ECG Challenge

The Ups and Downs of One Man’s Life

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A 58-year-old man is concerned that his previously documented coronary atherosclerosis may be progressing. Three days ago, he experienced a dull heaviness in his chest but did not have pain, diaphoresis, shortness of breath, or dysp­nea on exertion. Yesterday, he developed sharp substernal chest pain while walking uphill to his office from the parking lot. The pain subsided when he stopped to catch his breath but returned last night as he was pushing the recycling bin from his garage out to the curb. When he rested, it resolved, and he has not experienced any pain so far today.

For more than 30 years, the patient smoked 2.5 packs of cigarettes per day. At age 55, he had an inferior myocardial infarction (MI), prompting him to reduce his smoking habit to less than one pack per day. He was never able to quit completely, though, despite nicotine patches, medication, and hypnosis. For the past six months, he has been under considerable stress, as his business—an automobile parts distributorship he co-owns—filed for bankruptcy; he is now smoking heavily again (2 packs/d) as a result. He is married but separated. He drinks a six-pack of beer over the span of one week. He tried recreational marijuana while in college but denies previous or current illicit drug use.

Apart from the inferior MI and coronary atherosclerosis, the patient’s medical history is remarkable for hypertension, type 2 diabetes, and tobacco abuse. Surgical history is remarkable for a drug-eluting stent placed in the proximal left anterior descending (LAD) coronary artery, laparoscopic cholecystectomy, an amputated left fifth finger from a woodworking accident, and a childhood tonsillectomy.

His current medications include metoprolol XL, isosorbide dinitrate, amlodi­pine, and metformin. He has no known drug allergies but develops urticaria when chlorhexidine surgical scrub solution is used on his skin.

The review of systems is remarkable for recent weight gain (10 lb over the past two months) and a productive smoker’s cough that improves during the day. The patient denies any urinary or gastrointestinal symptoms, as well as any symptoms suggestive of diabetic neuropathy or endocrine dysfunction.

Vital signs include a blood pressure of 158/94 mm Hg; pulse, 70 beats/min; res­piratory rate, 14 breaths/min-1; and temperature, 97.4°F. His height is 67 in and his weight, 254 lb. On physical exam, you note an obese male who smells of cigarette smoke. He wears corrective lenses, and the funduscopic exam is remarkable for arteriovenous nicking.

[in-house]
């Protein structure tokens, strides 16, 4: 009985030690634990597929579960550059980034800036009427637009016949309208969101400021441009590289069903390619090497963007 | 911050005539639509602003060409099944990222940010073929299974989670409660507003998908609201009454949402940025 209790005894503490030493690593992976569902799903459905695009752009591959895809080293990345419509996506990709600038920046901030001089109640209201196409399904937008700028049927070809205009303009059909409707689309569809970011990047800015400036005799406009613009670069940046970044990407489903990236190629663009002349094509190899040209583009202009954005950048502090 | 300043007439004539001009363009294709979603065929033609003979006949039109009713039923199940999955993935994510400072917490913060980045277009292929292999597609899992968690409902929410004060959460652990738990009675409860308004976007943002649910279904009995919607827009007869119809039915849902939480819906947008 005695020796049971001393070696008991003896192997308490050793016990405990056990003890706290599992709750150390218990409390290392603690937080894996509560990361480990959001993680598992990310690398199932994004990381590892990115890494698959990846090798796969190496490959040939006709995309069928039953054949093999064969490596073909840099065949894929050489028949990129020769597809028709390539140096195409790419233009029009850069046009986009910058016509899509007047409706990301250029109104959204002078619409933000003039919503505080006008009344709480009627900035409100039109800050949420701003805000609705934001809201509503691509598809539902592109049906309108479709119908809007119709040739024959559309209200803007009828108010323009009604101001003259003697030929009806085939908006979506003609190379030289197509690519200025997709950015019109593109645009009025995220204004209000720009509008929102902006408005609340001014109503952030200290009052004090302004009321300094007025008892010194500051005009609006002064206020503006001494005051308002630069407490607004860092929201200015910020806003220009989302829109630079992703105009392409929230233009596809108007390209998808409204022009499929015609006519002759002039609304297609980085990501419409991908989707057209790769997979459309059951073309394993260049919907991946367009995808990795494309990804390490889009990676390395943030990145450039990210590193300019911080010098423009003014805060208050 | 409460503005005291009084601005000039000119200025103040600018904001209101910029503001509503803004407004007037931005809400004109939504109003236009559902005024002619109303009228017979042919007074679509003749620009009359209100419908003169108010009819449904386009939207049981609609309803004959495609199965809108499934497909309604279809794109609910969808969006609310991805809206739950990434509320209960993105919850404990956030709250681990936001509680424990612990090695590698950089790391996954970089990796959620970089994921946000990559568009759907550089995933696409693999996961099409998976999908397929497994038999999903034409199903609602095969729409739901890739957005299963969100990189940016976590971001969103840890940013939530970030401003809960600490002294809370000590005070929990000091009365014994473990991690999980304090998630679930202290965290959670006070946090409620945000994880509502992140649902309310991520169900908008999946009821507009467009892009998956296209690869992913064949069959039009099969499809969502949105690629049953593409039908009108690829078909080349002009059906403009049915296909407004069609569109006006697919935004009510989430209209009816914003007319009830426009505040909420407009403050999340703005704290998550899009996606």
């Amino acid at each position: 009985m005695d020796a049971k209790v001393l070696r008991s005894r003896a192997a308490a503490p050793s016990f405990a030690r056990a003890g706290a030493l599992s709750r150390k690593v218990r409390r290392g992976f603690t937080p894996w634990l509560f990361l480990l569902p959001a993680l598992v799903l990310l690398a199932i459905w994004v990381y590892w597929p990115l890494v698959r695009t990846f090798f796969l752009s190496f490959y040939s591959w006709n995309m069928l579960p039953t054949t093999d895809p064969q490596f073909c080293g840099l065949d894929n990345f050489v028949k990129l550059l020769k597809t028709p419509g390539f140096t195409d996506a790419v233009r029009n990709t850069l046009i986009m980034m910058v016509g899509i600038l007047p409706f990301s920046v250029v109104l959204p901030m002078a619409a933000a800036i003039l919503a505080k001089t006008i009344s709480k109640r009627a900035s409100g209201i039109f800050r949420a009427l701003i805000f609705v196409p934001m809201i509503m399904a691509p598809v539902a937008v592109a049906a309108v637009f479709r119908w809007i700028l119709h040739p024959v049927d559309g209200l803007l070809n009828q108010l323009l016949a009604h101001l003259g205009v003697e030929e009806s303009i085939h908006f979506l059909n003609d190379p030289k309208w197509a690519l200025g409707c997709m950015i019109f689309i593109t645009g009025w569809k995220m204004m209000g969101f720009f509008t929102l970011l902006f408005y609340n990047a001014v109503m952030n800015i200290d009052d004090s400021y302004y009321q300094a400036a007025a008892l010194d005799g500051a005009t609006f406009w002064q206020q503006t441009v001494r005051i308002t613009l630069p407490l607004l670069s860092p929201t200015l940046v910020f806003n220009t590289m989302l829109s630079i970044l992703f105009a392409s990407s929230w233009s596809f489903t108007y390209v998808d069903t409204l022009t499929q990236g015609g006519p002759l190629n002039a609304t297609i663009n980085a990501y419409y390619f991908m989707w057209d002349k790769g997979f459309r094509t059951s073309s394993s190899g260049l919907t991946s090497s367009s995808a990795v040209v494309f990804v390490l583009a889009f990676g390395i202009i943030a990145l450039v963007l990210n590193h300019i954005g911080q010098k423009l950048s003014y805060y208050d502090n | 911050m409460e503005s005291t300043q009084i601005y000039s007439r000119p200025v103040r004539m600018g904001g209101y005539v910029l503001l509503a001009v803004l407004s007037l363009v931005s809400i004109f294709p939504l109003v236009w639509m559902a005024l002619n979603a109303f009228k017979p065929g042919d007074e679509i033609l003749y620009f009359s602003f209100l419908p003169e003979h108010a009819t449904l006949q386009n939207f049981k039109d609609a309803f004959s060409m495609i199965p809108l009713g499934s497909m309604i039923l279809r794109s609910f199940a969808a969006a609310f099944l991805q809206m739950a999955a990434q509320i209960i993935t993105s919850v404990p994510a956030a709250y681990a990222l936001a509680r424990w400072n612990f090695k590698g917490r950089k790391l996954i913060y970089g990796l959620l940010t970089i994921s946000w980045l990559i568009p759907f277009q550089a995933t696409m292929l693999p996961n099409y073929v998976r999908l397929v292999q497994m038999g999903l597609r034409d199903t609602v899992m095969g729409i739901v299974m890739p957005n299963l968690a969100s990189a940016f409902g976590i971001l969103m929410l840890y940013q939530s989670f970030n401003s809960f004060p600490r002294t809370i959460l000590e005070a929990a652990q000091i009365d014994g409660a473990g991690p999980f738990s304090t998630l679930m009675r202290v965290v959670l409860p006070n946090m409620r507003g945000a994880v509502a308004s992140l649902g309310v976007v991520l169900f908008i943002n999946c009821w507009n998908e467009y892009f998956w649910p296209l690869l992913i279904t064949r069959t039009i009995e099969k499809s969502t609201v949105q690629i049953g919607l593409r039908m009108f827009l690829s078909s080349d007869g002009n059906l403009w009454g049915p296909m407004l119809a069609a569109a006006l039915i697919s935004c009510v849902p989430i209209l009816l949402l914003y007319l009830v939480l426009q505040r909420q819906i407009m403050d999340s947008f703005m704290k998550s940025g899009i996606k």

The thyroid is normal sized without nodules. A faint carotid bruit is present in the left carotid artery. The lung fields reveal coarse rales that change but do not disappear with vigorous coughing. The cardiac exam reveals a regular rate at 70 beats/min, with a soft early diastolic murmur heard at the left lower sternal border. There are no gallops or extra heart sounds.

The abdomen is obese but soft, with no palpable masses. Old surgical scars representing port placement for laparoscopic surgery are evident. The extremities show no evidence of swelling or edema. The fingers of the right hand are stained with nicotine, and a left fifth digit is missing beyond the proximal interphalangeal joint. Peripheral pulses are strong and equal bilaterally. The neurologic exam is grossly normal, with no focal signs. The patient has good sensation in both feet.

An ECG shows a ventricular rate of 72 beats/min; PR interval, 158 ms; QRS duration, 106 ms; QT/QTc interval, 400/438 ms; P axis, 33°; R axis, 38°; T axis, –15°. What is your interpretation?


 

ANSWER

The correct interpretation includes normal sinus rhythm, evidence of a previous inferior MI, an anterior MI, and lateral ischemia (evidenced by ST- and T-wave abnormalities in the lateral chest leads).

Normal sinus rhythm is demonstrated by the presence of a P wave for every QRS complex and a QRS complex for every P wave, with a consistent PR interval of 72 beats/min. The Q waves in leads II, III, and aVF indicate an old inferior MI.

Progression of proximal LAD stenosis and an anterior MI is evidenced by the ST segment elevations in leads V1 to V3, and lateral ischemia is represented by ST- and T-wave abnormalities in leads V4 to V6. Note that there are also Q waves in leads V4 to V6, which suggest a previously undiagnosed lateral MI.

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